Gavel on desk

When it comes to addressing liability for illness in the workplace, there's been longstanding debate around what can truly be proven and to what extent reparations should be made. Cases of COVID-19 are no different, and it became a notable topic of discussion especially back when more significant strains of the virus, include the Delta variant, were at its peak. 

As reported by Business Insurance, the California Supreme Court ruled that employers in the state are not responsible for preventing the spread of COVID-19 when it comes to employees returning home with the virus and then subsequently spreading it to others members of families. 

The cased in question involved an employee for Victory Woodworks Inc. in Nevada, in which Robert Kuciemba contracted COVID-19 and later spread it to his wife. His wife was impacted significantly by the illness to the point where she was required to be placed on a respirator for survival and was hospitalized for multiple week. The couple, which sued for public nuisance, premises liability and negligence, eventually reached the 9th Circuit Court of Appeals in San Francisco.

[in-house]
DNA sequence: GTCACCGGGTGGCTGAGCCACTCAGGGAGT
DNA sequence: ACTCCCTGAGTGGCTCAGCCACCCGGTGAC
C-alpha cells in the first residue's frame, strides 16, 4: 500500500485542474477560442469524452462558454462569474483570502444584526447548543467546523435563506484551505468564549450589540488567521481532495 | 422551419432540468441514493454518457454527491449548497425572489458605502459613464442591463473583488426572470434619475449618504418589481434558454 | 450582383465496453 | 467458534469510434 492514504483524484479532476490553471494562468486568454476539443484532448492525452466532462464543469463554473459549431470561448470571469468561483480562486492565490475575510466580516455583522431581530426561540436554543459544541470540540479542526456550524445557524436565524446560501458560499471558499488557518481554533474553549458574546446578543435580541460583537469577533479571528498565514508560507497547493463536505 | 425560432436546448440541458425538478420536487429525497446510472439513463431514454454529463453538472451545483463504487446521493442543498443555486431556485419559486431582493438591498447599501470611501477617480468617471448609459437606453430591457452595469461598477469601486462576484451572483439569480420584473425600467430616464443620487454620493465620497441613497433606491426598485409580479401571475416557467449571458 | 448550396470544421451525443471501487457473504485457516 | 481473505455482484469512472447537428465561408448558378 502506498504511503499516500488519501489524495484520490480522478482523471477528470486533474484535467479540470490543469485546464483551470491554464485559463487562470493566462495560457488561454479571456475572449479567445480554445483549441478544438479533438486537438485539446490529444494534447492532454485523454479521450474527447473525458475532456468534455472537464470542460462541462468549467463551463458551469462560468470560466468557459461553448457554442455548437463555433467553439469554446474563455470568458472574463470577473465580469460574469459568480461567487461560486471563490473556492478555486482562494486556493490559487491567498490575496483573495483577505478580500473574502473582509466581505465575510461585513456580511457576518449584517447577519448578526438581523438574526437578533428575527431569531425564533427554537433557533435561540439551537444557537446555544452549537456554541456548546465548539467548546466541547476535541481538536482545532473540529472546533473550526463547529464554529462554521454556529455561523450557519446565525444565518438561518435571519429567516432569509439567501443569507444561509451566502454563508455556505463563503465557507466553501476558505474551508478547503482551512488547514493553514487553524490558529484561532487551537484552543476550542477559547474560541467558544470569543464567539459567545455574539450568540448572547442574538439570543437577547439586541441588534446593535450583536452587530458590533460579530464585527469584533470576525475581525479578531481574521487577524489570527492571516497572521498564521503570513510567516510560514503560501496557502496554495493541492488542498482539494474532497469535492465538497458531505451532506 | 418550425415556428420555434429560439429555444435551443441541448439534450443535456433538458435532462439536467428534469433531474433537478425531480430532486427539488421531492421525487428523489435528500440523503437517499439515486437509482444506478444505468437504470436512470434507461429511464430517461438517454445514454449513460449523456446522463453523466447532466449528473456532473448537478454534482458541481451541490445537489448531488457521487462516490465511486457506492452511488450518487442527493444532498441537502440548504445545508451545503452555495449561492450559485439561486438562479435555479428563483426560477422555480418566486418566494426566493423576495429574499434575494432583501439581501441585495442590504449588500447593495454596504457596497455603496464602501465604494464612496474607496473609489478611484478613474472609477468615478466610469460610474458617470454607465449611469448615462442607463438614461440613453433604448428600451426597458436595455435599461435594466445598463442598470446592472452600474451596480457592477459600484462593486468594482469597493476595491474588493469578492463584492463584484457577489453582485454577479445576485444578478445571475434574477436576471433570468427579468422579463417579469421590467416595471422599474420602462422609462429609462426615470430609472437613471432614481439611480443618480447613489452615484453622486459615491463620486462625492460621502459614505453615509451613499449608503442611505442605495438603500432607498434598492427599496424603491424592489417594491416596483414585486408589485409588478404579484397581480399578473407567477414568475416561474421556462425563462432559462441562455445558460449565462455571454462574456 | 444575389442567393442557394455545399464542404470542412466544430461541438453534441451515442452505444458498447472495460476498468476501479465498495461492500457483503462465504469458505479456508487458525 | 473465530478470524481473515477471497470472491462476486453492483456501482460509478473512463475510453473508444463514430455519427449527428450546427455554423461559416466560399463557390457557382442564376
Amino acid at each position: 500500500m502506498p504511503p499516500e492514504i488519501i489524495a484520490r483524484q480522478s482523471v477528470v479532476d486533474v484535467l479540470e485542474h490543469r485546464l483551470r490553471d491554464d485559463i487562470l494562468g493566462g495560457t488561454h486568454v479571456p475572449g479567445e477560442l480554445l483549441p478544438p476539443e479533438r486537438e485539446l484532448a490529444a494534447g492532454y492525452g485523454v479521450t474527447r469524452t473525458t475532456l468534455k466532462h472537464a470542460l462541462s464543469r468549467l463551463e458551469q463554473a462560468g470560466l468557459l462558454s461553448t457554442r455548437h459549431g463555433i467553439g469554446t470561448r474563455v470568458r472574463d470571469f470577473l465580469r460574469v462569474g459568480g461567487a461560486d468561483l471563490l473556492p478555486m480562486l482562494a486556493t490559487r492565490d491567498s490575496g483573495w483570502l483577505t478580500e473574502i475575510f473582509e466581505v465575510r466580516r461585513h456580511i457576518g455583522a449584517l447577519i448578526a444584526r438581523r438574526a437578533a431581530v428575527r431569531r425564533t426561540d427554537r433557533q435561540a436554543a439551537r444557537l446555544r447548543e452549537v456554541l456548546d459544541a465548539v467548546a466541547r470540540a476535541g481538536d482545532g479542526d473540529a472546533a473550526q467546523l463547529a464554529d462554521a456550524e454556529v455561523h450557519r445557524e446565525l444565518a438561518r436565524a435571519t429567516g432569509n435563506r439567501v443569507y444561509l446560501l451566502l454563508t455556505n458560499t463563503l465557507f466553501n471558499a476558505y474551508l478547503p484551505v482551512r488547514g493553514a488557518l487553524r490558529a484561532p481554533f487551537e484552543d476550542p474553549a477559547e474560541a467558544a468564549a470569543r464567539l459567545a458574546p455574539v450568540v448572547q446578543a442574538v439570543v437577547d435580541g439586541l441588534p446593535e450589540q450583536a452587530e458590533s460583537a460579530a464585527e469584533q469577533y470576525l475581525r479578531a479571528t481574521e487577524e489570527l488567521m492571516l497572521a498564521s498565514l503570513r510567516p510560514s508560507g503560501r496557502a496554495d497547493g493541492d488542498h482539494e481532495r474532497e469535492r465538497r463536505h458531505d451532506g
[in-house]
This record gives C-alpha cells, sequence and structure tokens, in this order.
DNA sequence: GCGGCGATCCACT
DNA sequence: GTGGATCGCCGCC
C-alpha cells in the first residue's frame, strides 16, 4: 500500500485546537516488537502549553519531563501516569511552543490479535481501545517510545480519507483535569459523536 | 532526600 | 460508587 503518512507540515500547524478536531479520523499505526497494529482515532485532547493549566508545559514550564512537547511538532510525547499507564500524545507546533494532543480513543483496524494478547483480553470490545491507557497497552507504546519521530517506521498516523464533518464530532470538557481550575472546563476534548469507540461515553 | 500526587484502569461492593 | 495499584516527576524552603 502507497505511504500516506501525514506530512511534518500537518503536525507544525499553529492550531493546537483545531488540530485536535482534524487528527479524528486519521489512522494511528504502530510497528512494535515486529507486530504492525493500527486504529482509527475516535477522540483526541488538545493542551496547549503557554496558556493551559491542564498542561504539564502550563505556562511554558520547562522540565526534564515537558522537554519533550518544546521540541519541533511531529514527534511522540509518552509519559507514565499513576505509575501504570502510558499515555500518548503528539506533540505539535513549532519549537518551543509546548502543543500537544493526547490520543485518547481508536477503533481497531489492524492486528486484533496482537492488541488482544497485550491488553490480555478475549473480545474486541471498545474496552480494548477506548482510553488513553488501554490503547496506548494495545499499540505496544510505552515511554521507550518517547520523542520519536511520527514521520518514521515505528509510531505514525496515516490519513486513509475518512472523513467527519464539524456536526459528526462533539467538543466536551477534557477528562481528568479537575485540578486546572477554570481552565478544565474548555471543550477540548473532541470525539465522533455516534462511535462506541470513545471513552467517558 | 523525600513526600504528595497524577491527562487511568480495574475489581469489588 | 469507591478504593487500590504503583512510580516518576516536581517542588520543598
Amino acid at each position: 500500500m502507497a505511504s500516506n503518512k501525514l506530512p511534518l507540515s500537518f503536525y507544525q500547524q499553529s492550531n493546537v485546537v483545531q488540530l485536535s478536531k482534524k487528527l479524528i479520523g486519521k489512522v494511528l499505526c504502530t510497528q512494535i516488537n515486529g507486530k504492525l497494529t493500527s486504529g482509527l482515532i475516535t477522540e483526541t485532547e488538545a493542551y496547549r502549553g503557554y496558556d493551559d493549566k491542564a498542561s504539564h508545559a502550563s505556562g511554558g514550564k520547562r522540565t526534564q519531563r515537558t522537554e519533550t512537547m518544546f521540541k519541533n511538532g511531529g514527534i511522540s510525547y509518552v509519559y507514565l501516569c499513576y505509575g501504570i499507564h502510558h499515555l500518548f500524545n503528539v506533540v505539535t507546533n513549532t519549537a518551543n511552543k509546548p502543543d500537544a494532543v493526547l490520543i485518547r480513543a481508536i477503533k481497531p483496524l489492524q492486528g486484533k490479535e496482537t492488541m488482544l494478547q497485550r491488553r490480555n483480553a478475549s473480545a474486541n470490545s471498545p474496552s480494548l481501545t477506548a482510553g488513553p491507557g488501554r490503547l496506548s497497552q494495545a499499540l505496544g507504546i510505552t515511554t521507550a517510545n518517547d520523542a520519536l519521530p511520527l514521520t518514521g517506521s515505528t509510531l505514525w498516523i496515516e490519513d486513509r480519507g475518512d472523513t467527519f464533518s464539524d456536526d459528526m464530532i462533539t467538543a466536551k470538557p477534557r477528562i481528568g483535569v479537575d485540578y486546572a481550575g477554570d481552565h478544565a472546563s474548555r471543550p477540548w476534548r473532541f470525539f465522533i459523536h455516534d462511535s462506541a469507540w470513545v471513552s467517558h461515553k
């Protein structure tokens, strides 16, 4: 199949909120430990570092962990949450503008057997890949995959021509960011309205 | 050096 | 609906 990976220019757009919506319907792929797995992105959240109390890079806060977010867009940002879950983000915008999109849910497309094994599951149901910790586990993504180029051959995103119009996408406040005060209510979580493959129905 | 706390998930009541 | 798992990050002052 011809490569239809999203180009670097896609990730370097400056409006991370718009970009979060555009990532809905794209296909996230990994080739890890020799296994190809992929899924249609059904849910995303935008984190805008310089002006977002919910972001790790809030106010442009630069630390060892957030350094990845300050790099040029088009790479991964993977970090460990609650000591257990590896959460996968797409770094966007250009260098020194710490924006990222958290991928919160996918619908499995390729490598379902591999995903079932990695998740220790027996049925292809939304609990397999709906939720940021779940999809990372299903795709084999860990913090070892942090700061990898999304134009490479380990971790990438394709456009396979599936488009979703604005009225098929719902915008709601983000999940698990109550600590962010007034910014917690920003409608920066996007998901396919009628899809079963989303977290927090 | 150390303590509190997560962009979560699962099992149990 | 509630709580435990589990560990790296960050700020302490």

The ruling in favor of Victory Woodworks was based on the "significant and unpredictable burden that recognizing a duty of care would impose on California business, the court system, and the community at large counsels in favor of an exception to the general rule" — although it did acknowledge the policy and foreseeability factors "tilt in favor of finding a duty of care."

This type of ruling should be overly surprising as similar decisions were imposed in cases in Illinois, Wisconsin, and Maryland. 

For related content, check out this Contracting Profits feature about protecting building service contractors (BSCs) from liability claims